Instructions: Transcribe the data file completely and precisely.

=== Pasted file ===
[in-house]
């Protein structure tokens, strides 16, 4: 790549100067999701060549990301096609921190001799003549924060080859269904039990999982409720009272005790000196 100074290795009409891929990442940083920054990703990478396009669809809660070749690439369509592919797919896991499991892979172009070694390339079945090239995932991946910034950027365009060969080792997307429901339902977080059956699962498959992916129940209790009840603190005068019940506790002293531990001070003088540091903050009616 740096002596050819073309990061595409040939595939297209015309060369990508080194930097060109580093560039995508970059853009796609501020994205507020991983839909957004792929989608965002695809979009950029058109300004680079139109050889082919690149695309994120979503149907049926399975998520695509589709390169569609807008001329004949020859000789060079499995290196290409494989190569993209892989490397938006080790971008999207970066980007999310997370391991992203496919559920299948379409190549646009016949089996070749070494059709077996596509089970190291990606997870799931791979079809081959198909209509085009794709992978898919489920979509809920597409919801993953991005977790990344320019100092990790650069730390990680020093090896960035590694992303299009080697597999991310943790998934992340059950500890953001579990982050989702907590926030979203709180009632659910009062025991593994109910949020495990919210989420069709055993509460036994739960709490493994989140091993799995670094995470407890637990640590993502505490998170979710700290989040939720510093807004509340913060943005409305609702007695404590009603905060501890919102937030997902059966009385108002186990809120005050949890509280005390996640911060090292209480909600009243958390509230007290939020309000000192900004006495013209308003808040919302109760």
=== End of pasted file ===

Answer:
[in-house]
């Protein structure tokens, strides 16, 4: 790549100067999701060549990301096609921190001799003549924060080859269904039990999982409720009272005790000196 100074290795009409891929990442940083920054990703990478396009669809809660070749690439369509592919797919896991499991892979172009070694390339079945090239995932991946910034950027365009060969080792997307429901339902977080059956699962498959992916129940209790009840603190005068019940506790002293531990001070003088540091903050009616 740096002596050819073309990061595409040939595939297209015309060369990508080194930097060109580093560039995508970059853009796609501020994205507020991983839909957004792929989608965002695809979009950029058109300004680079139109050889082919690149695309994120979503149907049926399975998520695509589709390169569609807008001329004949020859000789060079499995290196290409494989190569993209892989490397938006080790971008999207970066980007999310997370391991992203496919559920299948379409190549646009016949089996070749070494059709077996596509089970190291990606997870799931791979079809081959198909209509085009794709992978898919489920979509809920597409919801993953991005977790990344320019100092990790650069730390990680020093090896960035590694992303299009080697597999991310943790998934992340059950500890953001579990982050989702907590926030979203709180009632659910009062025991593994109910949020495990919210989420069709055993509460036994739960709490493994989140091993799995670094995470407890637990640590993502505490998170979710700290989040939720510093807004509340913060943005409305609702007695404590009603905060501890919102937030997902059966009385108002186990809120005050949890509280005390996640911060090292209480909600009243958390509230007290939020309000000192900004006495013209308003808040919302109760």